|2992 Ao man during Moatsü Mong festival|
The Aos are one of the major Naga tribes of Nagaland, Northeast India. Their main territory is from Tsula (Dikhu) Valley in the east to Tsurang (Disai) Valley in the west in Mokokchung district. They were the first Naga tribe to embrace Christianity and by virtue of this development the Aos availed themselves to Western education that came along with Christianity. Racially the Aos are Mongolians, and is believed to have migrated from the far east 'through' Chungliyimti, in Tuensang district, where are still intact the six stones from which it is said that they emerged.
Monogamy is the common form of marriage amongst them, and the marriage between the blood relatives of family group is strictly prohibited. Their folk literature reflects the background of the people, their mind, character, religion, culture, superstitions and taboos. Their economy is dependent on agriculture. The Ao area is suitable for the development of animal husbandry, dairy farming, horticulture and forestry. They are well known for multiple harvest festivals held each year.
One of the most important is Moatsü Mong festival, celebrated in the first week of May every year. Various rituals are performed during this period. The Aos observe Moatsü Mong after the sowing is done. It is marked by peppy songs and dances. During this festival one of the symbolic celebrations is Sangpangtu, where a big fire is lit and men and women sit around it putting on their complete best attire, the womenfolk serve the wine and meat.
The customary practice of the forefathers was competing in making the best rice-beer and rearing the best possible pigs and cows to be slaughtered during the festival. The women weave the best garments and adorn themselves with all their finery. They join the men in dancing, eating and drinking and composing warrior songs. Singing songs in praise of the lover is done and the older men encourage the young to be heroic to defend them from enemies as head-hunting was practiced during their fore-fathers time.
The Ao Nagas have a rich tradition and culture. Their dresses involve intricate designs which require exceptional craftsmanship; the designs in the clothing are the main characteristic of distinguishing prominent clansmen from others, especially with regard to status in the society or village. The prominent people in the society or village were the Nokinketers or warriors or frontrunners, who enjoyed special status in the society; their status was highlighted by the dresses they wore.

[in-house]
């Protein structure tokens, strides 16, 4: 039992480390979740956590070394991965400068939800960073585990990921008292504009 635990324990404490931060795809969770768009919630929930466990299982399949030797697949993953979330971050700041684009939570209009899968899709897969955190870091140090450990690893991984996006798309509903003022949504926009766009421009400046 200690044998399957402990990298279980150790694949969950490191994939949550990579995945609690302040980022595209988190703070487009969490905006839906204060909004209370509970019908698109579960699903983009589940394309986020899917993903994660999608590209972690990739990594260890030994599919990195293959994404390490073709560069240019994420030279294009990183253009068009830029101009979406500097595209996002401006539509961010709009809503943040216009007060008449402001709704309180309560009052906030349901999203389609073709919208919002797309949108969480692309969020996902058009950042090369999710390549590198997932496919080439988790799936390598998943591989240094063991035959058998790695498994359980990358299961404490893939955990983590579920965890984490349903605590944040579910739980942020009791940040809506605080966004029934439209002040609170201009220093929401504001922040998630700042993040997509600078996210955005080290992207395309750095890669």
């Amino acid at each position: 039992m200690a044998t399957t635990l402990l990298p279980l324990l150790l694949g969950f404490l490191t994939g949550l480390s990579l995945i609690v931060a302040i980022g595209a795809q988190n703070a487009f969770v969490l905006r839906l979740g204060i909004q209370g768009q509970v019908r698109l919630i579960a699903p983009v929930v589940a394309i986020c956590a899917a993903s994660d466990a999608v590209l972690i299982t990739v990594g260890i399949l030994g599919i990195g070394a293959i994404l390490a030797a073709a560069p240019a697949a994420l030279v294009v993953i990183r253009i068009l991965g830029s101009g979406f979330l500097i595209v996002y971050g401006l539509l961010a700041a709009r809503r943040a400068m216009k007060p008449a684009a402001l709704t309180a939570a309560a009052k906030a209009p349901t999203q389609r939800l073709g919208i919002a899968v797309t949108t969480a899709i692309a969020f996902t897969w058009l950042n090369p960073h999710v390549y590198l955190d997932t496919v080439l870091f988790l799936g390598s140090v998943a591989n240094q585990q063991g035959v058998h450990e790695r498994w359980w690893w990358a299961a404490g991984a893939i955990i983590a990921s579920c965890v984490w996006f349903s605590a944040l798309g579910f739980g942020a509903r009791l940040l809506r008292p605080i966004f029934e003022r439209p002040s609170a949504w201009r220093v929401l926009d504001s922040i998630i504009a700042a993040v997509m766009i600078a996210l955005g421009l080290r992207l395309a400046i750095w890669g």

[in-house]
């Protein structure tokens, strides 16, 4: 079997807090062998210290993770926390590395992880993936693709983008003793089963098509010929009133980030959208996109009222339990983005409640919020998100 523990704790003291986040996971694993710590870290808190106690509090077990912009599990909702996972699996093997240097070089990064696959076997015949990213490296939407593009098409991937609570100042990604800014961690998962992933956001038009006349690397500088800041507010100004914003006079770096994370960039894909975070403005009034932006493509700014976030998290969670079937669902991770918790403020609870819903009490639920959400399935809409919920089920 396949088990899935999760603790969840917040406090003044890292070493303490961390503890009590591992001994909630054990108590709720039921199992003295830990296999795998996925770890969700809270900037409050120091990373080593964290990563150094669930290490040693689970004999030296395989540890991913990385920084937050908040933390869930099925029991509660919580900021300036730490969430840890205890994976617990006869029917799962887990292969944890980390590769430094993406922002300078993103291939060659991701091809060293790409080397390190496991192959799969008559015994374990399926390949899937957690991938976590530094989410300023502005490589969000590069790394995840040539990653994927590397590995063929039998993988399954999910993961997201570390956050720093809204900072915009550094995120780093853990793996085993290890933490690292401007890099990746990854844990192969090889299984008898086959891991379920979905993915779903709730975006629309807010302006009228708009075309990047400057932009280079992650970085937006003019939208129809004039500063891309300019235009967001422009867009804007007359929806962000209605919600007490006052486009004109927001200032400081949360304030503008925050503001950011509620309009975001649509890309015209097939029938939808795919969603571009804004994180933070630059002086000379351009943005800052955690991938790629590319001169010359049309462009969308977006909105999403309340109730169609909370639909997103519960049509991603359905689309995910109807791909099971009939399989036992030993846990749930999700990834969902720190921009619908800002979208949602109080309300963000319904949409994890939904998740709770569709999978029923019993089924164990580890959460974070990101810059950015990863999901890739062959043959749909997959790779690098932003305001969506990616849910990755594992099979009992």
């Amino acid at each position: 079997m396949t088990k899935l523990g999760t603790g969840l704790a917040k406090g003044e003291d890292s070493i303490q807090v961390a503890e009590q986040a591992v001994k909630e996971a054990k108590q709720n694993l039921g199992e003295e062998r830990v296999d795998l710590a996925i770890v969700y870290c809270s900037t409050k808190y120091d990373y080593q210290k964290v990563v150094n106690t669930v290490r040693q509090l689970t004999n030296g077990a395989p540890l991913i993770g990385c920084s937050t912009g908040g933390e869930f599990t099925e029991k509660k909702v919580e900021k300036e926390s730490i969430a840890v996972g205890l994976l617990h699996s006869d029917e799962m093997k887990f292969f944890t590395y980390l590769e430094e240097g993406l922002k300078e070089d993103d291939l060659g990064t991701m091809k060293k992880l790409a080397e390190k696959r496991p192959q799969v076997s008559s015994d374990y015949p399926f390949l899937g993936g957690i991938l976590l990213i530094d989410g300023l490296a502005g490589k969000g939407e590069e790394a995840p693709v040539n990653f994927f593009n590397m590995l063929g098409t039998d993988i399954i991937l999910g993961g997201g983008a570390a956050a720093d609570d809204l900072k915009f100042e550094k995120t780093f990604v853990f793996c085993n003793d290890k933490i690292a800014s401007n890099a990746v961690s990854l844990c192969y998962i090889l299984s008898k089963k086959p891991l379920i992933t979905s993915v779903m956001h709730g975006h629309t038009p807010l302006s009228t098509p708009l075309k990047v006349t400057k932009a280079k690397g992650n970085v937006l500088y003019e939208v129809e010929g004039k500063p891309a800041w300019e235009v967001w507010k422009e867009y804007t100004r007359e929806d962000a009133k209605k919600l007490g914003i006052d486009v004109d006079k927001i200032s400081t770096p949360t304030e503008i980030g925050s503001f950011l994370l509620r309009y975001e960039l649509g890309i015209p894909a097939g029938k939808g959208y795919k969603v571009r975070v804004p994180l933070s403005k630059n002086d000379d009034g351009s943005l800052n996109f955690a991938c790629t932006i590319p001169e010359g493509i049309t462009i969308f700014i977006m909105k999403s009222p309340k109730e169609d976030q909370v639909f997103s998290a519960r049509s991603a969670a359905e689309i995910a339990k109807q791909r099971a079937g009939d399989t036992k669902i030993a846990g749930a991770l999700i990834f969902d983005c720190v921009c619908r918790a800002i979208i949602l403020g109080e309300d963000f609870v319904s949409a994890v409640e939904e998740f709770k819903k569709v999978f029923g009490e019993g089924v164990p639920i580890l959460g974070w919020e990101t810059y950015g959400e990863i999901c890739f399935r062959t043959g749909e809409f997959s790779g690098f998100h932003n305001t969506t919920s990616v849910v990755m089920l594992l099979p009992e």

The Aos warrior shawl is called Mangkotepsu. This shawl besides fulfilling the basic needs of clothing is highly revered by the people. In the past a man had to earn the right to wear this shawl by taking human heads in the battlefield or through acts of bravery and by offering feasts of merit as proof of his wealth. Anyone wearing without fulfilling these credentials was taken to task by the village council and had to pay heavy penalties for violating the revered code.
About the stamps
The first stamp is part of the series dedicated to the 3rd India Africa Forum Summit, issued on October 29, 2015:
• Thomson's gazelle (5 INR)
• Black buck (5 INR)
• African rhinoceros (5 INR)
• Indian rhinoceros (5 INR) - It's on the postcard 2992
• African Lion (5 INR)
• Indian Lion (5 INR)
The second stamp is part of the series Charkha Spinning Wheel, designed by Sankha Samanta and issued on October 15, 2015.
• Peti Charkha (5 INR)
• Bardoli Charkha (5 INR) - It's on the postcard 2992
The third stamp is part of the series Builders of Modern India, about which I wrote here.
The last stamp, designed by Nenu Gupta, was issued on November 19, 2016, to honor the Third Battalion the Garhwal Rifles. The Garhwal Rifles is one of the most decorated infantry regiments of the Indian Army. It was originally raised in 1887 as the 39th (Garhwal) Regiment of the Bengal Army. It then became part of the British Indian Army, and after the Independence of India, it was incorporated into the Indian Army.
Ao Naga - Wikipedia
Moatsü - Wikipedia
Ao Naga Tribe, Nagaland - India Netzone
Tsüngkotepsü (The Ao Naga Shawl) - Mokokchung Visual Diary
Sender: subramanya (postcrossing) IN-227881
Sent from Sirsi (Karnataka / India), on 03.03.2017
Photo: Retlaw Snellac